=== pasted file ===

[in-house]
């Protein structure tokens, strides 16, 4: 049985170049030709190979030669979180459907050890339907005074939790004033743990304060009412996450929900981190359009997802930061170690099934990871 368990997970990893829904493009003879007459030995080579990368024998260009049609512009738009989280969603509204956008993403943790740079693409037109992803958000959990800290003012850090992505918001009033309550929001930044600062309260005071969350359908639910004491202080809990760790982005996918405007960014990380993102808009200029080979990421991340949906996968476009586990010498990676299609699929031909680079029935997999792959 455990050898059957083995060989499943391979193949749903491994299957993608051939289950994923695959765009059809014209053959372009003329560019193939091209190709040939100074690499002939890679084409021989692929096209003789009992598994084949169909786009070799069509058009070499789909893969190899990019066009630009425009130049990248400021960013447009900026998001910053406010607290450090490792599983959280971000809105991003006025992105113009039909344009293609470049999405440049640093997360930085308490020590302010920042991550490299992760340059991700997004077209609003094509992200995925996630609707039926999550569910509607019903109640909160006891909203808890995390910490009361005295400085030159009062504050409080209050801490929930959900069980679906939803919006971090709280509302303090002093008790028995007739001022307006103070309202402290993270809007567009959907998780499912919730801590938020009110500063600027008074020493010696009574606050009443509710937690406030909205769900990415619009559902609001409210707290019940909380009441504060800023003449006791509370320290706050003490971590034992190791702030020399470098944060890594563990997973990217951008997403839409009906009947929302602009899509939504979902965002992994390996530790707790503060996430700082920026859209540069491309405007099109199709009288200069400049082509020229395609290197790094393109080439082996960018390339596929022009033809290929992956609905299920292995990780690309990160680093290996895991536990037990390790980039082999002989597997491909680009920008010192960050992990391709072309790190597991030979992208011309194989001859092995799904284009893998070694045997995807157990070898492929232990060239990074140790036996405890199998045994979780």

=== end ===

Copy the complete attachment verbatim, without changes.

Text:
[in-house]
């Protein structure tokens, strides 16, 4: 049985170049030709190979030669979180459907050890339907005074939790004033743990304060009412996450929900981190359009997802930061170690099934990871 368990997970990893829904493009003879007459030995080579990368024998260009049609512009738009989280969603509204956008993403943790740079693409037109992803958000959990800290003012850090992505918001009033309550929001930044600062309260005071969350359908639910004491202080809990760790982005996918405007960014990380993102808009200029080979990421991340949906996968476009586990010498990676299609699929031909680079029935997999792959 455990050898059957083995060989499943391979193949749903491994299957993608051939289950994923695959765009059809014209053959372009003329560019193939091209190709040939100074690499002939890679084409021989692929096209003789009992598994084949169909786009070799069509058009070499789909893969190899990019066009630009425009130049990248400021960013447009900026998001910053406010607290450090490792599983959280971000809105991003006025992105113009039909344009293609470049999405440049640093997360930085308490020590302010920042991550490299992760340059991700997004077209609003094509992200995925996630609707039926999550569910509607019903109640909160006891909203808890995390910490009361005295400085030159009062504050409080209050801490929930959900069980679906939803919006971090709280509302303090002093008790028995007739001022307006103070309202402290993270809007567009959907998780499912919730801590938020009110500063600027008074020493010696009574606050009443509710937690406030909205769900990415619009559902609001409210707290019940909380009441504060800023003449006791509370320290706050003490971590034992190791702030020399470098944060890594563990997973990217951008997403839409009906009947929302602009899509939504979902965002992994390996530790707790503060996430700082920026859209540069491309405007099109199709009288200069400049082509020229395609290197790094393109080439082996960018390339596929022009033809290929992956609905299920292995990780690309990160680093290996895991536990037990390790980039082999002989597997491909680009920008010192960050992990391709072309790190597991030979992208011309194989001859092995799904284009893998070694045997995807157990070898492929232990060239990074140790036996405890199998045994979780």